penchant

EnglishEdit

EtymologyEdit

Borrowed from French penchant, present participle of pencher (to tilt, to lean), from Middle French, from Old French pengier (to tilt, be out of line), from Vulgar Latin *pendicāre, a derivative of Latin pendere (to hang, to lean).

PronunciationEdit

  • (UK) IPA(key): /ˈpɒnʃɒn/, [ˈpɑ̃ʃɑ̃]
  • (file)
  • (US) IPA(key): /ˈpɛnt͡ʃənt/

NounEdit

penchant (countable and uncountable, plural penchants)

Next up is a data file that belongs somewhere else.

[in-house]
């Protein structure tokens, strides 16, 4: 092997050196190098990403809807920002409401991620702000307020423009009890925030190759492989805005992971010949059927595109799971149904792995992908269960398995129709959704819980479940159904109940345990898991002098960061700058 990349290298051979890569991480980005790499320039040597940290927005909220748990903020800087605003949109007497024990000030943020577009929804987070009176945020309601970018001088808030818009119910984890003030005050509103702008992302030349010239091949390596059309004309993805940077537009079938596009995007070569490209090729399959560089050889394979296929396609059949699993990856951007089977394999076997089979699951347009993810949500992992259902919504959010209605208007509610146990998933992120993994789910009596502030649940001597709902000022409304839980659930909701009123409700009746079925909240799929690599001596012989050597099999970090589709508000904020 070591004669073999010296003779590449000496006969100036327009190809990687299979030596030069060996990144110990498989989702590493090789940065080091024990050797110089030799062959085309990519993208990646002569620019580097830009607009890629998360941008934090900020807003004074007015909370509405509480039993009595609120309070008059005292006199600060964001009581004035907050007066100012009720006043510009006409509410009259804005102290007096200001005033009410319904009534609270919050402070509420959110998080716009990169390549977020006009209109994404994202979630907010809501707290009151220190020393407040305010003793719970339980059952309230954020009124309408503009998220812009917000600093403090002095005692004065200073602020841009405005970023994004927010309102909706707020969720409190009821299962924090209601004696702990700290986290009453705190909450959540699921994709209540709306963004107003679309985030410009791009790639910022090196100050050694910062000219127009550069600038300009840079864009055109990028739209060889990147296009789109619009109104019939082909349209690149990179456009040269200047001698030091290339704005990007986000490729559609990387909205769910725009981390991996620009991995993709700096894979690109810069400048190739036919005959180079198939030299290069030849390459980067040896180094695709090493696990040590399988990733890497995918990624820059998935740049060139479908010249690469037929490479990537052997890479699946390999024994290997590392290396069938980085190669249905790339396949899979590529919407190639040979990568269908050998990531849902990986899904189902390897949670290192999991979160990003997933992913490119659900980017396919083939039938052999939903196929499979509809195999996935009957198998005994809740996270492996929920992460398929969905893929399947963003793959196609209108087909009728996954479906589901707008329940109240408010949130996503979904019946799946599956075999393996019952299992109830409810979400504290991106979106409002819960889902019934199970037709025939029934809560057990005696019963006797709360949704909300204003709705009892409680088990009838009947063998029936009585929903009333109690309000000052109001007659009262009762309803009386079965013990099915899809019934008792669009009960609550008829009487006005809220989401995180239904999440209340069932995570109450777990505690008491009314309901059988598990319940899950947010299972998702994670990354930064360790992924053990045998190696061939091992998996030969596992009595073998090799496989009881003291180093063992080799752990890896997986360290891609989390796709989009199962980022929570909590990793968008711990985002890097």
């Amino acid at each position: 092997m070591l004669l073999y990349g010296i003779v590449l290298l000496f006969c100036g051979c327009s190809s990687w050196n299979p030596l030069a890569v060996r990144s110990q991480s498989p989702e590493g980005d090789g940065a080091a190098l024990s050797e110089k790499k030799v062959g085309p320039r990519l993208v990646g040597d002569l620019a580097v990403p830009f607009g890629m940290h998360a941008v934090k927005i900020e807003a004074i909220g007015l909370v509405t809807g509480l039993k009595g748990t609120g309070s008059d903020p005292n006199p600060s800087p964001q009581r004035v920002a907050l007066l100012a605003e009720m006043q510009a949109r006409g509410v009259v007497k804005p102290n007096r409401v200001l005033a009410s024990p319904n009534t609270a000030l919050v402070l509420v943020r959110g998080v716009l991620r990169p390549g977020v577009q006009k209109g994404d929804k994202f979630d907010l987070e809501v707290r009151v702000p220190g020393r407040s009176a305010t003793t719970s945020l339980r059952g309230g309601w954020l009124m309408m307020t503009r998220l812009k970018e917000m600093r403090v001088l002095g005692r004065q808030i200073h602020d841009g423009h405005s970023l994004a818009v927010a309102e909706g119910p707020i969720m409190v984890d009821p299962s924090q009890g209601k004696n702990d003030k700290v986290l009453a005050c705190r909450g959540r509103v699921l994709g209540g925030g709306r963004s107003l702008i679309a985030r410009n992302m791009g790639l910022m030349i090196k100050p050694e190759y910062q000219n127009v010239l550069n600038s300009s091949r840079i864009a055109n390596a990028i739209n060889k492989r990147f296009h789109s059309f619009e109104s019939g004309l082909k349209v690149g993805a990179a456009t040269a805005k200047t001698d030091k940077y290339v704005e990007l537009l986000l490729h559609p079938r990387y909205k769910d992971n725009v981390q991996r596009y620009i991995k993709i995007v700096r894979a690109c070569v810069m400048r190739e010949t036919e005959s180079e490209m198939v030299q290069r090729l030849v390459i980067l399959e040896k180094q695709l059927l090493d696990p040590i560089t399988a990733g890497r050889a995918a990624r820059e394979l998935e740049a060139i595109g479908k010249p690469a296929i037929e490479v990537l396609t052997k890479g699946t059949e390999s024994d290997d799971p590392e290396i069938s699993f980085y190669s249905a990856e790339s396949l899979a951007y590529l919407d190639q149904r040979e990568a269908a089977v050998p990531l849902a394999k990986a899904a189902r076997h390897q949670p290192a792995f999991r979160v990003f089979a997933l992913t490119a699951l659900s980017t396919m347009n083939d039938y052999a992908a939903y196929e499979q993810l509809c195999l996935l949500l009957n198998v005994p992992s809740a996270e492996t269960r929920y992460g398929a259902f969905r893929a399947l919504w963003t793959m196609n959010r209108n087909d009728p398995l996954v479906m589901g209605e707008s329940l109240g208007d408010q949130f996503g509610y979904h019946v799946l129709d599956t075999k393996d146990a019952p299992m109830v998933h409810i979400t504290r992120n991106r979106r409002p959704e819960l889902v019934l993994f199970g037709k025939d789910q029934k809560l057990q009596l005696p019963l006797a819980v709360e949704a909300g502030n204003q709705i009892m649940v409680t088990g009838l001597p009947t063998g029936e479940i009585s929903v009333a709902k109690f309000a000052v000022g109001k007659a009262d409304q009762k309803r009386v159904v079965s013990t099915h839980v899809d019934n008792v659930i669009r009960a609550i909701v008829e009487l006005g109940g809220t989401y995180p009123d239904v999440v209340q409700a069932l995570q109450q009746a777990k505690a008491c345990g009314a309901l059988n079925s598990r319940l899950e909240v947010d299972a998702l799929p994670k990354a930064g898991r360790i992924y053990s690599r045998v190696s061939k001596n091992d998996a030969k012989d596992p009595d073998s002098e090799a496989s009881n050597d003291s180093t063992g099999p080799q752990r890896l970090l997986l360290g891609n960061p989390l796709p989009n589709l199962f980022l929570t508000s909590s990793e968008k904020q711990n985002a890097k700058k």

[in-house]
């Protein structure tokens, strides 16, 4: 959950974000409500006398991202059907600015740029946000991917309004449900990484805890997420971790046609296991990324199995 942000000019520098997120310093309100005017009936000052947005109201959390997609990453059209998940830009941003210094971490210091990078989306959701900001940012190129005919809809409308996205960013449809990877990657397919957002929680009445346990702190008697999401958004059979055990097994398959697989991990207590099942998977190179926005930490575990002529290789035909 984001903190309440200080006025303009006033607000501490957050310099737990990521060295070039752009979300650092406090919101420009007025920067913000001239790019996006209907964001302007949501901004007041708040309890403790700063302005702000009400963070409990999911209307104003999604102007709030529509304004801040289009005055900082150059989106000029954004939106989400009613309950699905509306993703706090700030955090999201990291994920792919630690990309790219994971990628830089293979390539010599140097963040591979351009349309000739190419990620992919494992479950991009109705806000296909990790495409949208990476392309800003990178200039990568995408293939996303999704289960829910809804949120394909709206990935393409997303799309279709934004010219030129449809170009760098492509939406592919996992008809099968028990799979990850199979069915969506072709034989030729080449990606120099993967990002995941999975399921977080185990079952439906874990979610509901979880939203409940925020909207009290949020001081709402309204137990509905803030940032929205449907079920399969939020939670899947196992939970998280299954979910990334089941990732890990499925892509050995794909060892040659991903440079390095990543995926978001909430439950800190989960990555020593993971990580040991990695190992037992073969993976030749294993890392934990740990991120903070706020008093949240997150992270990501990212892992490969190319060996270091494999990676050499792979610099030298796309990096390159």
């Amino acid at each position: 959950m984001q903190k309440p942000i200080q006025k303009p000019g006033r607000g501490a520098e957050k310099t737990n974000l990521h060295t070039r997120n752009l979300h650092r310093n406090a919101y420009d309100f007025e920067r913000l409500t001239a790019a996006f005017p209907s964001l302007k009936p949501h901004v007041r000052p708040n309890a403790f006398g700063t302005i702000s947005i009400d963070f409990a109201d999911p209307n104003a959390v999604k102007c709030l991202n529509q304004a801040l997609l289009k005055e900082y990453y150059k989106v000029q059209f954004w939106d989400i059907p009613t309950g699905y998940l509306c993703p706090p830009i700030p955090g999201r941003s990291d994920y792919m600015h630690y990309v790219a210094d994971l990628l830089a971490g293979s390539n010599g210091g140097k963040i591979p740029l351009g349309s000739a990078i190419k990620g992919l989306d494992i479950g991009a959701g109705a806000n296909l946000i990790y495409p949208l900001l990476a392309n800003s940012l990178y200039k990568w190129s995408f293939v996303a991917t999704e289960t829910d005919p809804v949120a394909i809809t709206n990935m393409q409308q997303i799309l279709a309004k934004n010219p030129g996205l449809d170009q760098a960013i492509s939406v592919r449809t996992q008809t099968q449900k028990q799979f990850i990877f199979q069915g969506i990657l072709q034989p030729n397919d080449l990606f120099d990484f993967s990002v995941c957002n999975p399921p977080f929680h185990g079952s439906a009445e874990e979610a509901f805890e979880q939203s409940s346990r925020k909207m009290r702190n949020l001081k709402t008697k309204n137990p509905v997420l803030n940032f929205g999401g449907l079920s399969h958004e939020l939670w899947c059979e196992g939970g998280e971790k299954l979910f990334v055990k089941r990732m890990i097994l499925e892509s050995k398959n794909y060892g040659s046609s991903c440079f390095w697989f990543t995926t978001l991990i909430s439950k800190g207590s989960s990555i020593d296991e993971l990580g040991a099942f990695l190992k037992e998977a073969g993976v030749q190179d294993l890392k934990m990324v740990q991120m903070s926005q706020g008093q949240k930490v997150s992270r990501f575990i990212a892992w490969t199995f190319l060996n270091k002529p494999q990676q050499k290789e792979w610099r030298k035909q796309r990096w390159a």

1. Taste, liking, or inclination (for).
    • 2019, Idles, "Never Fight a Man With a Perm", Joy as an Act of Resistance.
      I said I've got a penchant for smokes and kicking douches in the mouth / Sadly for you my last cigarette's gone out
    He has a penchant for fine wine.
  2. (card games, uncountable) A card game resembling bezique.
  3. (card games) In the game of penchant, any queen and jack of different suits held at the same time.

SynonymsEdit

Related termsEdit

TranslationsEdit


FrenchEdit

NounEdit

penchant m (plural penchants)

  1. penchant

VerbEdit

penchant

  1. present participle of pencher

Further readingEdit